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Old 12-29-2018, 12:56 PM
 
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There never was an official determination as to the cause of the sinking.

https://www.yahoo.com/news/50-years-...023300155.html

Quote:
The discovery of wreckage from the Argentine submarine ARA San Juan in November 2018 grimly highlights the dangers inherent to submarine operations even in peacetime. Well over a dozen submarines have been lost catastrophic accidents since the end of World War II. Only stringent safety protocols and rigorous maintenance regimes can minimize the likelihood of such accidents.

Fortunately, though U.S. submarines have experienced numerous collisions and groundings, it has been over fifty years since the U.S. Navy lost its last submarine to causes which remain unclear to this day—though lax safety procedures may well have been involved.
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Old 12-29-2018, 01:23 PM
 
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I know there are lots of stories, but a lot of focus was on the torpedoes that were the contributing factor to her sinking. They already had one near incident before with the torpedoes on another boat.
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Old 12-29-2018, 10:23 PM
 
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Tragedy. Not much margin for error in subs.
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Old 12-29-2018, 10:38 PM
 
Location: Texas Hill Country
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An entry in the Journal of Military History (I think), years ago, in an article about the Scorpion noted that after SUBSAFE had been done for all the submarines, the US has not lost another SSN.
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Old 12-30-2018, 11:08 AM
 
Location: Forests of Maine
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Quote:
Originally Posted by TamaraSavannah View Post
An entry in the Journal of Military History (I think), years ago, in an article about the Scorpion noted that after SUBSAFE had been done for all the submarines, the US has not lost another SSN.
The SUBSAFE program has made submarines much safer since addressing all problems identified on:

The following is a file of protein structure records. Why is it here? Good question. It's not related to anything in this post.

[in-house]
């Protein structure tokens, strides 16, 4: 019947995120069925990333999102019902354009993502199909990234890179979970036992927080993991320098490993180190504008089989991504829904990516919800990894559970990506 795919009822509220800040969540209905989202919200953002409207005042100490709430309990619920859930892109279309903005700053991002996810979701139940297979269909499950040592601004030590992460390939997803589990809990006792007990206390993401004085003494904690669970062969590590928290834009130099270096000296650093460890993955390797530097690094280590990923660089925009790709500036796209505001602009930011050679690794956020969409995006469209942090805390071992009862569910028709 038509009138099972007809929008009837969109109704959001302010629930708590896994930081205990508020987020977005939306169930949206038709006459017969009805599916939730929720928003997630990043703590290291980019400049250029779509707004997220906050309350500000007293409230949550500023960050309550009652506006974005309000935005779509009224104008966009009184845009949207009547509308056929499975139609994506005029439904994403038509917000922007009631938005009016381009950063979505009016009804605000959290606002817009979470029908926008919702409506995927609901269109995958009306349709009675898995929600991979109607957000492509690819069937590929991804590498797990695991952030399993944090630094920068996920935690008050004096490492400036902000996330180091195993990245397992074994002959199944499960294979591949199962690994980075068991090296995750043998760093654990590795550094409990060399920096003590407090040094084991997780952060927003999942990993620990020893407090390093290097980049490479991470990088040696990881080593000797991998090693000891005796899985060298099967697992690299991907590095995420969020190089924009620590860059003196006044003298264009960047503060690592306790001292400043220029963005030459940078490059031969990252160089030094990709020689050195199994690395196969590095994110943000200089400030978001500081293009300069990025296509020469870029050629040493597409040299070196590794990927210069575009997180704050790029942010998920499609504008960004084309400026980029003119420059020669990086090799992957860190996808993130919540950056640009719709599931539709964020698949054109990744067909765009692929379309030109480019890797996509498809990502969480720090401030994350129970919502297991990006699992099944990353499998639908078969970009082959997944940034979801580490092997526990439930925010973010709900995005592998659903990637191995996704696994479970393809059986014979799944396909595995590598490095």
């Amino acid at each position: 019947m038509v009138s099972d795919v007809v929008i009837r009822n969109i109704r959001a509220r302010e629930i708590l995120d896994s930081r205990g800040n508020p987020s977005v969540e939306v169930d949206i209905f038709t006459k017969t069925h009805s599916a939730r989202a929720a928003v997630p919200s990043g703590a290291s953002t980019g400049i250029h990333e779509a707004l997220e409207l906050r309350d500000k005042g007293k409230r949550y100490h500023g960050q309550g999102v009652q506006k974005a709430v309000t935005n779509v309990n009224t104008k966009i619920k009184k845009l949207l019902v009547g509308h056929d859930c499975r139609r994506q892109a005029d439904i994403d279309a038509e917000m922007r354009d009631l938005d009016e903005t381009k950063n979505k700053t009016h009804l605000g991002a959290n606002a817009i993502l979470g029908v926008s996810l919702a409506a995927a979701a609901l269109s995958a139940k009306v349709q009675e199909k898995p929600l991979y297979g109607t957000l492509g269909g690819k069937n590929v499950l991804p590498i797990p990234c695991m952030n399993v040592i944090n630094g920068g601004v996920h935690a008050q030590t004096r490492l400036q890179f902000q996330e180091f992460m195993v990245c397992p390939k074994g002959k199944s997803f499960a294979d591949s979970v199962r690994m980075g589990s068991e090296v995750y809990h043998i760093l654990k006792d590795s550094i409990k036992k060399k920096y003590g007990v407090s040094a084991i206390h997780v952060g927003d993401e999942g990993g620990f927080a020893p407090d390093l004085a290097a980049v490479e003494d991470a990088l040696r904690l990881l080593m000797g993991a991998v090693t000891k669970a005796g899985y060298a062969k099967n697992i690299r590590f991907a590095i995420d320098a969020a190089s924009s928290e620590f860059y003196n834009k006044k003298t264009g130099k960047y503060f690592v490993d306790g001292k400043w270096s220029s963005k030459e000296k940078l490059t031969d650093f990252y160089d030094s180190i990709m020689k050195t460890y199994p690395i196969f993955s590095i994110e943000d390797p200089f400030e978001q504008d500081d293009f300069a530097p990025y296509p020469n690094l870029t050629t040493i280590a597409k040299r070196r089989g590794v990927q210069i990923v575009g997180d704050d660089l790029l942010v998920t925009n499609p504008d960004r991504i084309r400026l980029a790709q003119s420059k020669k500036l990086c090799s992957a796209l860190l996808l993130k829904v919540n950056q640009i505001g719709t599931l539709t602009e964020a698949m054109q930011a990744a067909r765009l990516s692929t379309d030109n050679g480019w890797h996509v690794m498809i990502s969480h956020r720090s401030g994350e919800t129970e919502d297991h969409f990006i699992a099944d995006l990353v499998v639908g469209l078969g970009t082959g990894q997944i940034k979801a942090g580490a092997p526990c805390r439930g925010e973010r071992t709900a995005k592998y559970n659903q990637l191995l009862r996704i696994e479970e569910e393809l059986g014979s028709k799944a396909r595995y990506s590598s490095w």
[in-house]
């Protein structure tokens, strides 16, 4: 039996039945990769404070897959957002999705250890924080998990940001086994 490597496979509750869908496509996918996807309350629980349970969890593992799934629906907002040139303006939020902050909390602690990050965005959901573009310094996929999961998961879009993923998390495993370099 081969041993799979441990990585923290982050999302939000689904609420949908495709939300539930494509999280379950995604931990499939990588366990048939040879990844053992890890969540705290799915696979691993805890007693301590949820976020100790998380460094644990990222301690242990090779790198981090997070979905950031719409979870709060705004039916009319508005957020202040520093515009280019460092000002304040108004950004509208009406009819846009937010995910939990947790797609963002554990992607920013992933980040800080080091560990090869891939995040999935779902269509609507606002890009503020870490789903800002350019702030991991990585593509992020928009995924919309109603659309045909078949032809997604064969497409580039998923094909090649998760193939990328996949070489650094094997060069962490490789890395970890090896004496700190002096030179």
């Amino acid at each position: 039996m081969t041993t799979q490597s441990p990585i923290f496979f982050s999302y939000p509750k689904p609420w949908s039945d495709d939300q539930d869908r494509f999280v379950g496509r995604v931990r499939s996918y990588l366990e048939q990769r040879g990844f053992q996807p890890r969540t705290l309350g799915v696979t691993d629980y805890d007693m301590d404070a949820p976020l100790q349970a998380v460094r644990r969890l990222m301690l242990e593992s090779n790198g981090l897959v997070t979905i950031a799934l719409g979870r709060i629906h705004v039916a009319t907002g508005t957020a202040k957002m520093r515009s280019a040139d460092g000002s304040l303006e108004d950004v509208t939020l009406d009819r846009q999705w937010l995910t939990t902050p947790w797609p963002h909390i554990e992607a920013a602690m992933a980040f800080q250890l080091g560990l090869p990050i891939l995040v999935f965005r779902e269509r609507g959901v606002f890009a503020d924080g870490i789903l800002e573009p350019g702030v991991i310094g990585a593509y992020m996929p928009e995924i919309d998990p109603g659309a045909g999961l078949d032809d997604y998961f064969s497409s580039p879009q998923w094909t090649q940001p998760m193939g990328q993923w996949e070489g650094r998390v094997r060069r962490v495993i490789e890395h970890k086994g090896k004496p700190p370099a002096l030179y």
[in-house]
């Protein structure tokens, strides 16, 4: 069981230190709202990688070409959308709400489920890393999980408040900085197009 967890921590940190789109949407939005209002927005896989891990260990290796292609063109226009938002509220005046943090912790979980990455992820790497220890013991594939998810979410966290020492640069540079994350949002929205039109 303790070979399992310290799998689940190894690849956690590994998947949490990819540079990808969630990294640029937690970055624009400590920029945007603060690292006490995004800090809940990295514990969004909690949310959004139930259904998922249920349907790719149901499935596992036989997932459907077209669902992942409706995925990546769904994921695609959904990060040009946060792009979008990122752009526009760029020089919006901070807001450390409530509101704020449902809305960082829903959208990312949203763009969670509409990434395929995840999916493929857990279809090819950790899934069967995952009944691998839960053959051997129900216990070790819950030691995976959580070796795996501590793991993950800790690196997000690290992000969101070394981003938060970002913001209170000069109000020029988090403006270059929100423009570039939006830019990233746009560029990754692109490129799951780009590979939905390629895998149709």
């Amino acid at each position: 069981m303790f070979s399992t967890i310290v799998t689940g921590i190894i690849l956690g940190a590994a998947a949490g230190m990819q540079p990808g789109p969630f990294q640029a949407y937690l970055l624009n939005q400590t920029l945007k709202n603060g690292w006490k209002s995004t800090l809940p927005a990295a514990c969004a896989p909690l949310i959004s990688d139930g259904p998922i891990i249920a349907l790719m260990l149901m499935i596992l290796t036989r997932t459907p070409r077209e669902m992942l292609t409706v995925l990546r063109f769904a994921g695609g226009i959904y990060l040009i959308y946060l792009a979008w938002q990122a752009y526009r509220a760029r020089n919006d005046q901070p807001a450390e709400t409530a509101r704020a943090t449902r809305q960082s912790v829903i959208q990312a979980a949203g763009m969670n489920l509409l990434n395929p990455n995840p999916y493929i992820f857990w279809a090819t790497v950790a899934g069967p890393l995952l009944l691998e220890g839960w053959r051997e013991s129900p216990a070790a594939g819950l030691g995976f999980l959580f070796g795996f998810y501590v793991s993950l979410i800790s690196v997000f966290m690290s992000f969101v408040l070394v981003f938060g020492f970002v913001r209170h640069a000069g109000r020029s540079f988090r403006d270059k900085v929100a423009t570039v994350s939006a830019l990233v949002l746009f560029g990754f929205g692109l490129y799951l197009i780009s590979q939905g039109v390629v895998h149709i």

the USS Thresher (SSN-593) lost on 10 April 1963,
and
the USS Scorpion (SSN-589) lost on 22 May 1968.
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Old 12-30-2018, 12:18 PM
 
Location: Columbia SC
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I was in the US Submarine Service in the early to mid 60's. The boats I rode were attached to SubDevGrp II out of New London CT as was the Thresher. I lost friends on the Thresher. May they all Rest In Peace.
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Old 12-30-2018, 09:20 PM
 
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What was the sub accident that had civilians aboard after an overhaul or rework at EB? Like a "test flight" (sorry, I'm from aviation)
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Old 12-30-2018, 09:48 PM
 
Location: Forests of Maine
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Quote:
Originally Posted by hunterseat View Post
What was the sub accident that had civilians aboard after an overhaul or rework at EB? Like a "test flight" (sorry, I'm from aviation)
USS Thresher (SSN-593) lost on 10 April 1963
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Old 12-31-2018, 10:46 AM
 
Location: Columbia SC
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The Thresher sank during what was called a sea trail after having undergone an overhaul at the Portsmouth NH Naval Base. It was common for a boat (sub) to undergo sea trials after an overhaul. The crew is stationed all over the boat during sea trials looking for issues. You would make a few shallow dives then go deep, to the boat's test depth.

Test depth is the deepest a boat can safely operate at. Crush depth is the depth at which the boat will collapse from the pressure. Typical crush depth is twice test depth. It is actually a 4 to 7 ratio. Her test depth was 600 to 800 feet depth so her crush depth would be 1200 to 1600 feet. She was operating in and sank in water 8000 feet deep. Thresher completed several shallow dives. It was on the deep dive when the problem occured.

There were 129 on board (all lost) including 17 civilians. I expect the civilians were what we called Yard Birds meaning they worked at the Naval Base and were involved in the overhaul. It use to be said that we were taking Yard Birds out, so they better do a damn good job on the boat or they sink with us.

As best could be determined, one or more of the welds (where pipes/valves are welded together) gave out and caused flooding which resulted in electrical problems which caused the reactor to scramble (shutdown) thus losing power. Without power, they were unable to overcome the flooding by pumping/blowing the water out or driving to the surface.

My criticism is they should have been operating in water say 2000 feet deep which might have made for a different outcome but that is pure speculation on my part.

Last edited by johngolf; 12-31-2018 at 11:17 AM..
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Old 12-31-2018, 11:25 AM
 
Location: Great Britain
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NATO know has a dedicated submarine rescue unit.

There was recently a film about the Kursk, as well as a remake of the classic Das Boot.

Being trapped on a submarine must have been terrifying.

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